Australia’s hospitals are coming under increased scrutiny amid concern the health system will struggle to cope with rising COVID-19 cases.
Health Department boss Brendan Murphy has asked intensive care experts from around the country to provide advice about the pressures higher caseloads could present.
That will be examined by Prime Minister Scott Morrison along with his state and territory counterparts at Friday’s national cabinet meeting.
Australian Medical Association president Omar Khorshid said emergency departments were full and elective surgery waiting times too long before the pandemic.
“While national cabinet is considering the cost of expanding intensive care capacity for an expected COVID surge, a funding top-up alone won’t cut it,” he said.
Dr Khorshid urged Australia to prepare the health system based on the ability of hospitals to cope with more coronavirus cases before opening up.
A reopening agreement between federal and state governments to gradually ease restrictions at 70 and 80 per cent over-16 vaccine coverage continues to fracture.
Queensland Labor Premier Annastacia Palaszczuk is under fire from all sides for claiming opening her state’s border would leave unvaccinated children under 12 vulnerable.
Deputy federal Labor leader Richard Marles said states protecting their own interests was understandable but wants health advice to be paramount.
“I would be distancing myself from the comments of Annastacia,” he told the Nine Network,.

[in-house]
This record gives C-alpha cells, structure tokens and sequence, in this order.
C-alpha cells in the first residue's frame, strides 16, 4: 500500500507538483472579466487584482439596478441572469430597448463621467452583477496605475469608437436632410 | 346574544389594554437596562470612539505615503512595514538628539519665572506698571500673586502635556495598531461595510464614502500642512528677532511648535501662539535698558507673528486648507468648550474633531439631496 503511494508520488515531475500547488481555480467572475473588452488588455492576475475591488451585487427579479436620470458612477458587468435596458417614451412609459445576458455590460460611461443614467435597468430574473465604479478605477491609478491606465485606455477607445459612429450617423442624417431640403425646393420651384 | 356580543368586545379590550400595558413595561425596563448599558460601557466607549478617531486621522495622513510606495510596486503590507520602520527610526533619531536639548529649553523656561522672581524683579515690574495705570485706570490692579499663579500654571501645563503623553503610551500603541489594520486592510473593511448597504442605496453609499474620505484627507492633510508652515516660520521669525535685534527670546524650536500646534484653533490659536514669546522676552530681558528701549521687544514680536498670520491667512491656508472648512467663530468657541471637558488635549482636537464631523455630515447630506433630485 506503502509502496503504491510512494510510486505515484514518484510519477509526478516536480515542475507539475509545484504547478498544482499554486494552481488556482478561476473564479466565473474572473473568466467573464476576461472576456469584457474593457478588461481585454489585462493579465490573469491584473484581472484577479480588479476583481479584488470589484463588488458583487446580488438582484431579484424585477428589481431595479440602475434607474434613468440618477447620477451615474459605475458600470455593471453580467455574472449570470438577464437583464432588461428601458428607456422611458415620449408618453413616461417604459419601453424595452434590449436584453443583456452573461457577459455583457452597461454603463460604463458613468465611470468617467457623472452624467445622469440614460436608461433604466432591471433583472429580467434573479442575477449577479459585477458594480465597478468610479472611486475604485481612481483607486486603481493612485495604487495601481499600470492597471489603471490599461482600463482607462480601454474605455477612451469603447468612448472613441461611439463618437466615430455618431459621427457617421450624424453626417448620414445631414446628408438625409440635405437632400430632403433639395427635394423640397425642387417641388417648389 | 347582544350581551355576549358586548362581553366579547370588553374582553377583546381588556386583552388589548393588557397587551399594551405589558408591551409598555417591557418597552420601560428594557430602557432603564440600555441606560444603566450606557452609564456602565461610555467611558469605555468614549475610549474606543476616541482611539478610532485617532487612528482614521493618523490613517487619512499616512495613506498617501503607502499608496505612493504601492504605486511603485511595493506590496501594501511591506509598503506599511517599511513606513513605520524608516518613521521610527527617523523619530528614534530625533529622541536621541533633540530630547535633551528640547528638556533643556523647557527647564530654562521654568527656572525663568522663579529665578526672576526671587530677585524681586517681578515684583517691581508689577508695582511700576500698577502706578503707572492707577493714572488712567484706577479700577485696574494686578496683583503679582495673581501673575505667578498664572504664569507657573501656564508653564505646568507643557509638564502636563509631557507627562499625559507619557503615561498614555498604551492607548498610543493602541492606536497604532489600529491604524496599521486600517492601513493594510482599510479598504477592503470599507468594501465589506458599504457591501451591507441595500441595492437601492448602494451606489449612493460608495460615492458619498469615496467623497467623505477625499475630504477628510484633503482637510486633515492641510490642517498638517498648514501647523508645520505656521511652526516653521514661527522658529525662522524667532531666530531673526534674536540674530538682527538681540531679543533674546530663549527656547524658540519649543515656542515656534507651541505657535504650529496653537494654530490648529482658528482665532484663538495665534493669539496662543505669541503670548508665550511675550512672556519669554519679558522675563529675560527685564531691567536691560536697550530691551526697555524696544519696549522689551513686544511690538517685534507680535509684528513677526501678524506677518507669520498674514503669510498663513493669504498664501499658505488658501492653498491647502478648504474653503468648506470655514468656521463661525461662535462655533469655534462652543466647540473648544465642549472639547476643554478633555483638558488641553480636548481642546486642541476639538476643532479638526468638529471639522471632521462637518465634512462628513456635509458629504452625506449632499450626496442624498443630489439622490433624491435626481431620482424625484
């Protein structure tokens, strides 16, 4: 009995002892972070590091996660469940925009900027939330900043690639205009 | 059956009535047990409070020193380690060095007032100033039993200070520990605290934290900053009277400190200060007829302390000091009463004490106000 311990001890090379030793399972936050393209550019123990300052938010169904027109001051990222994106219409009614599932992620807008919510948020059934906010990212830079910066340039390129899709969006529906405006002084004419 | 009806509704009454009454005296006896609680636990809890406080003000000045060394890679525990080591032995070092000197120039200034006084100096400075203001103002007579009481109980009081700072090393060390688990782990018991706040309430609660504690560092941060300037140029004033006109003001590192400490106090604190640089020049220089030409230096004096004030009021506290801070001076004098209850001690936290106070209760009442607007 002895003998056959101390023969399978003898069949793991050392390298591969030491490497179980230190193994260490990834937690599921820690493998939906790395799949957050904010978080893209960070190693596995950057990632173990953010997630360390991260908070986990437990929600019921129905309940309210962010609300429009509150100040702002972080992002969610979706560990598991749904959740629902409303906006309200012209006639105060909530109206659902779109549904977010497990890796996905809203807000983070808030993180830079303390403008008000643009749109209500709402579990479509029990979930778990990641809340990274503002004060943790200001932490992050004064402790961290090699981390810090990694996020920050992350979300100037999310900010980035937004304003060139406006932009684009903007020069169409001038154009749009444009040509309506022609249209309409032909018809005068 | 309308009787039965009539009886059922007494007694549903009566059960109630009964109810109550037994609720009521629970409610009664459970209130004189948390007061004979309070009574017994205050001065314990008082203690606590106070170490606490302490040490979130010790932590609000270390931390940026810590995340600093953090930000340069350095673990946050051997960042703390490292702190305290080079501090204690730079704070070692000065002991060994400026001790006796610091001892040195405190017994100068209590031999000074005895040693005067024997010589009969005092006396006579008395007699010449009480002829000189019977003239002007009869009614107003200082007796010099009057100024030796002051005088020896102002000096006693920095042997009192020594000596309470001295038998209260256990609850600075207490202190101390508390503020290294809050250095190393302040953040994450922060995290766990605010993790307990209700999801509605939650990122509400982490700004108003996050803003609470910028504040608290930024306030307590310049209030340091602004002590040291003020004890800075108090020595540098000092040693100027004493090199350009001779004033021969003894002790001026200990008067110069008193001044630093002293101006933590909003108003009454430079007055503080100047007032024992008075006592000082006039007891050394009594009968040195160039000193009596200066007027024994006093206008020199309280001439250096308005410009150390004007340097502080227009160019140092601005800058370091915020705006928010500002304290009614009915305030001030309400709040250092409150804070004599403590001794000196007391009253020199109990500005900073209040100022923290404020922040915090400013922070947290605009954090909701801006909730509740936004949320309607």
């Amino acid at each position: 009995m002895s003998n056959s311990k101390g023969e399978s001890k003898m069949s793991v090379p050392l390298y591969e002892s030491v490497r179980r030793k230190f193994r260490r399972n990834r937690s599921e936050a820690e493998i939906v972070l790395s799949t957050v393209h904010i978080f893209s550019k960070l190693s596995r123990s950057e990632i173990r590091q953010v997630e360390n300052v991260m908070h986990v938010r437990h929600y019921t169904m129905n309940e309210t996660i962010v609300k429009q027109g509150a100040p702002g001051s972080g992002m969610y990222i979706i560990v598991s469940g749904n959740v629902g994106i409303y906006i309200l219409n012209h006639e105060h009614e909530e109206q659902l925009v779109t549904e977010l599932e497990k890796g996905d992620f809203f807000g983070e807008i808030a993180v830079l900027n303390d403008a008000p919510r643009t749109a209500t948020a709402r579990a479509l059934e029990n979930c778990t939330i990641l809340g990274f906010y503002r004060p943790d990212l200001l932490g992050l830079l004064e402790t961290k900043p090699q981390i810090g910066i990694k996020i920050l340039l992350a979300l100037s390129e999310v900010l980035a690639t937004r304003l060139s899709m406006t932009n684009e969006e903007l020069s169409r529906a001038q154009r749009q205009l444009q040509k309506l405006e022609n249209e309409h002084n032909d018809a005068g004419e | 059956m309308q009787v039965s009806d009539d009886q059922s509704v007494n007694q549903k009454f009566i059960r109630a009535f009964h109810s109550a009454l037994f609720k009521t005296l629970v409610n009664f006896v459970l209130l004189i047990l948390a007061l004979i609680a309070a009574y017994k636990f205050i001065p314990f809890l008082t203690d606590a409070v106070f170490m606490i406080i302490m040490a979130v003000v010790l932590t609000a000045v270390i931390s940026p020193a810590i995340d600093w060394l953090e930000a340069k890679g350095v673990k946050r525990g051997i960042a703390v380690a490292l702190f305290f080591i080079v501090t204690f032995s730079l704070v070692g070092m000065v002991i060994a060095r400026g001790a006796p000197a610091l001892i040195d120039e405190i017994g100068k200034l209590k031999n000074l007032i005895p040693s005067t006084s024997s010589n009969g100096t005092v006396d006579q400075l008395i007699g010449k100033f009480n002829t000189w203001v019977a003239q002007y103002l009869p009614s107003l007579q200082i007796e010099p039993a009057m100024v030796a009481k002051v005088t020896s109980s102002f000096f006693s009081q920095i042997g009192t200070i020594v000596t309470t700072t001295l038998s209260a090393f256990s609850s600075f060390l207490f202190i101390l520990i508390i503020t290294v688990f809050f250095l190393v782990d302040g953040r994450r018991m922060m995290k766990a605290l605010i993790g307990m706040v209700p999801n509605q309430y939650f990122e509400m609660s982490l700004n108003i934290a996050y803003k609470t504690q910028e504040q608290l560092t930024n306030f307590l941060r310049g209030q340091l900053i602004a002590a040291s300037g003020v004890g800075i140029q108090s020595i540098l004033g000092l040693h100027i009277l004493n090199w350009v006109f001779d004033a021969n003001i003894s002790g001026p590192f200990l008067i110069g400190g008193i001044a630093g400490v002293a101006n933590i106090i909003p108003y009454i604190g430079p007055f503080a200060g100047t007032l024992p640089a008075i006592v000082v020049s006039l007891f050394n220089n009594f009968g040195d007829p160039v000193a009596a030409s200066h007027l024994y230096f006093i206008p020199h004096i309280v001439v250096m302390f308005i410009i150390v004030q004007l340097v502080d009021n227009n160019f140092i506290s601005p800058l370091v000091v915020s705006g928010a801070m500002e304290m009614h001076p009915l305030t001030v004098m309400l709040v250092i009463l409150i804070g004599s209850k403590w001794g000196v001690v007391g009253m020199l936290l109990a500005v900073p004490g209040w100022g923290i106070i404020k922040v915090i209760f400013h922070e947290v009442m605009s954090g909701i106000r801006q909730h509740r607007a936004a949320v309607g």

“We need to be following the health advice when it comes to the impact and who we should be vaccinating when.”
Wrangling over when borders in Western Australia and Queensland will open to states with the virus continues, but the issue is not addressed in Doherty Institute modelling behind the national plan.
Senior Morrison government minister Simon Birmingham said leaders needed to focus on reopening under high vaccination coverage.
“What they shouldn’t be doing as state leaders is whipping up fear suggesting at that point, it is still not going to work because we have built it on scientific modelling,” he said.
National cabinet will also consider if healthcare workers who were close contacts should still be sidelined when high vaccination coverage is achieved.
There are 184 patients in intensive care nationally, with 160 in NSW, where there were another 1288 new cases on Thursday.
Victoria recorded 176 and the ACT 12.
Six in 10 Australians aged 16 and over have received one jab while 36.4 per cent are fully vaccinated.
Half a million Pfizer doses secured under a swap deal with Singapore arrived in Australia overnight.
Left-leaning think tank the Australia Institute has released a paper questioning the evidence behind politicians agitating for state borders to open.
The institute’s chief economist Richard Denniss said Doherty modellers could not be blamed for failing to anticipate NSW government failures in controlling the outbreak.
“But you can blame politicians and business leaders who are using the Doherty modelling to justify opening interstate travel when the modelling provides no clear evidence that it would be safe to do so,” he said.